In this excellent one-shot we get to see more the world of Scales & Scoundrels, as well as more back story for Lu: who she is, where she has come from, and the position her people take in the world around them. It is a difficult thing to write a one-shot: with only 20 pages free to write a story with beginning, middle and end, it is the sort of task that can divide a decent writer from a truly exceptional one. Sebastian Girner more than passes the test here. The issue is to-the-point, rich in detail, and satisfying on its own merits. It is the best issue of Scales & Scoundrels so far.
Galaad's artwork is elegant and simple, with a pleasing European style. It's particularly good in terms of colour, with nothing every feeling too overwhelming or busy. It's the perfect complement to the writing. (5/5)
Scales & Scoundrels #8. Image. Written by Sebastian Girner. Art and colours by Galaad.
Under the cut: reviews of Giant Days, Superman, and The Wicked + the Divine.
Giant Days #37
Boom Studios. Written by John Allison. Art by Max Sarin and Liz Flemyng. Colours by Whitney Cogar.Daisy's grandmother has found out that she is a lesbian, and hasn't reacted well - not to her sexuality, but her hiding of it. Out of housing with the new year about to start, she's off on the hunt for emergency accommodation. This issue lacks the spark of most previous ones. It's less funny, but the dramatic aspects also feel far less dramatic and impactful. The whole issue is essentially fairly average: enjoyable, but by no means at the level of ones from recent months. (3/5)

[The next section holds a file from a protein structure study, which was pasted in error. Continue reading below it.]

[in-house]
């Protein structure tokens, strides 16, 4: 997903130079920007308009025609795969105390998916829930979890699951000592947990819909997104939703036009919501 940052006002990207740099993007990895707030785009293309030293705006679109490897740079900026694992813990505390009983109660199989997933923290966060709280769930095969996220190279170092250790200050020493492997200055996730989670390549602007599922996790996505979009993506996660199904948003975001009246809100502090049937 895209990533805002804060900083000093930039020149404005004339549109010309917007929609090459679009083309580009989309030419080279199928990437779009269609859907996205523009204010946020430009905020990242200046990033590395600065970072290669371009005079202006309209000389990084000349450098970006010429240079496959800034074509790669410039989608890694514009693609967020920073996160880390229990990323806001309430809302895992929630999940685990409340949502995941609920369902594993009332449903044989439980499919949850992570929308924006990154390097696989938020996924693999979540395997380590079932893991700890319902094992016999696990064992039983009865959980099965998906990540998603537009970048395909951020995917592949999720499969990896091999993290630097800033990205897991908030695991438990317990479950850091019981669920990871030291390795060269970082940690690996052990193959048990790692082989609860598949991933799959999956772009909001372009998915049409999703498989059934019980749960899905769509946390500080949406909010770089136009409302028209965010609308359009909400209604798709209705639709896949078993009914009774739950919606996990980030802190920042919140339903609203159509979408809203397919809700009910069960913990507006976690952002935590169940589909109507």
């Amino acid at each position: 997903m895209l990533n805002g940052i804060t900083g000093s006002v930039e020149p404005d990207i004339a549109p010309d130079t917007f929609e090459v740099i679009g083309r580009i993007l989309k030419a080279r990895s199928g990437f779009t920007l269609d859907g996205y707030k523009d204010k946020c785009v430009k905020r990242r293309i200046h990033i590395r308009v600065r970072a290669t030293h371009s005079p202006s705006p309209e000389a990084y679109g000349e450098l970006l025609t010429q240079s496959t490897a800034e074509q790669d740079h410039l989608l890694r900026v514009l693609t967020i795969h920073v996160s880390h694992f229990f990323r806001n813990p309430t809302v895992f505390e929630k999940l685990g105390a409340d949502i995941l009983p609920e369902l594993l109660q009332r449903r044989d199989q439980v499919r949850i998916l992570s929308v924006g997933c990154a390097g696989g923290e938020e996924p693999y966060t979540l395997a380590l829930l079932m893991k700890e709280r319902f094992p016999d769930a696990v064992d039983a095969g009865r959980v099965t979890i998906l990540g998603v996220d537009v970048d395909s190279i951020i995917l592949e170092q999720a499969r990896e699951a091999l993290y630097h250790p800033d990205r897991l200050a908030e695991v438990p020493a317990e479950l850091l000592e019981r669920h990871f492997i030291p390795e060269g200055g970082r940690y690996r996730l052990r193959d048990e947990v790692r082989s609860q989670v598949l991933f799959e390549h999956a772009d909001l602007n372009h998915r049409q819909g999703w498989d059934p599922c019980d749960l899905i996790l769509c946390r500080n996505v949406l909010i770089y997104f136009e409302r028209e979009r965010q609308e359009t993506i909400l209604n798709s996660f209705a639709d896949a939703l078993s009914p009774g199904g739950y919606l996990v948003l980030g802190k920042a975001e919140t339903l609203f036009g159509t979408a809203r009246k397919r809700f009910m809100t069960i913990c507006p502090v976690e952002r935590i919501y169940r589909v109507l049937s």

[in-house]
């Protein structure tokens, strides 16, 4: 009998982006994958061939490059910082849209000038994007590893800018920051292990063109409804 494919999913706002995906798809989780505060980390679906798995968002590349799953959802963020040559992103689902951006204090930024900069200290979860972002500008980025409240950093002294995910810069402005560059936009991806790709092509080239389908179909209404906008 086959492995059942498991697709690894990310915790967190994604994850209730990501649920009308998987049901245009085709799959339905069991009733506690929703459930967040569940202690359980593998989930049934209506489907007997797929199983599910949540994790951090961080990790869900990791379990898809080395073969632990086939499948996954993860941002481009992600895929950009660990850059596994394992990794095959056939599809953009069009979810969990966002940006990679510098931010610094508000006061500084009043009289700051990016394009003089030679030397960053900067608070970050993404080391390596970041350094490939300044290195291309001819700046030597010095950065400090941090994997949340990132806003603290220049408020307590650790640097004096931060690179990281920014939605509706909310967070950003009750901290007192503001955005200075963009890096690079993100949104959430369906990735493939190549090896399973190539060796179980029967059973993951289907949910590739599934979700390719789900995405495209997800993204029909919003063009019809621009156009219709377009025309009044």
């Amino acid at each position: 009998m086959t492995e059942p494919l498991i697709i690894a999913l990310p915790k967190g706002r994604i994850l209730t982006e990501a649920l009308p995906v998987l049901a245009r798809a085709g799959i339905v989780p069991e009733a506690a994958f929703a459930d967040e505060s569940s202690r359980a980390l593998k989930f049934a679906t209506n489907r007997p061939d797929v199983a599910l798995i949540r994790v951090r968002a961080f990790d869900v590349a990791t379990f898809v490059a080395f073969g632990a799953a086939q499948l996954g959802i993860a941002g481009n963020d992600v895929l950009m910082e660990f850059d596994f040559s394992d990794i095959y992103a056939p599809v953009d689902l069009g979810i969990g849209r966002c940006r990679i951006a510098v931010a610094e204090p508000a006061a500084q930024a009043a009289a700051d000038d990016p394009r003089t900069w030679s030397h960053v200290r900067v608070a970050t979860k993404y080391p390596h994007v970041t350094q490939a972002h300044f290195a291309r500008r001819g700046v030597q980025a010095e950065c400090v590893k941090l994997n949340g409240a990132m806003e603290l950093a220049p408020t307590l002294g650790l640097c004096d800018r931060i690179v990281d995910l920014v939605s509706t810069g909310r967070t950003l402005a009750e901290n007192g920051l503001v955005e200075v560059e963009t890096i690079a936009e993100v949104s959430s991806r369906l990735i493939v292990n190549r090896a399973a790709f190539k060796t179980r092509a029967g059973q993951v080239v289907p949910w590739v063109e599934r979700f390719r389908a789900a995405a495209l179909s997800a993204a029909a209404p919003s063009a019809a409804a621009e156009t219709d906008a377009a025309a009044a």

DC Comics. Written by Peter J. Tomasi and Patrick Gleason. Art by Doug Mahnke and Jaime Mendoza. Colours by Wil Quintana.The Bizarro-centric storyline keeps on keeping on, and for as long as it does my interest in the book wanes. I simply don't like the character: not the concept, not the execution, nothing. Despite some very pretty artwork by Doug Mahnke, this is simply not the comic for me at the moment. If you are a Bizarro fan, you should be in fine spirits - three issues and counting of the backwards talking, grey goon to enjoy. Meanwhile I'll be drumming my fingers waiting for it all to mercifully end. What is particularly disappointing is that this storyline marks the end of Tomasi and Gleason's usually enjoyable run. It would have been nice to see them bow out on a higher note. (2/5)
Image. Written by Kieron Gillen. Art by Jamie McKelvie. Colours by Matthew Wilson.
One of the benefits of The Wicked + the Divine nearing the end of its run is that Kieron Gillen has been able to line up plot developments and revelations - one behind the other - and just topple them like dominoes. Each issue builds on the last, with fresh surprises and reveals, and lots of doubt thrown onto the cast's pre-conceived notions of their past, present and future. Jamie McKelvie's artwork is as good as it's ever been, and once again beautifully coloured by Matthew Wilson. (4/5)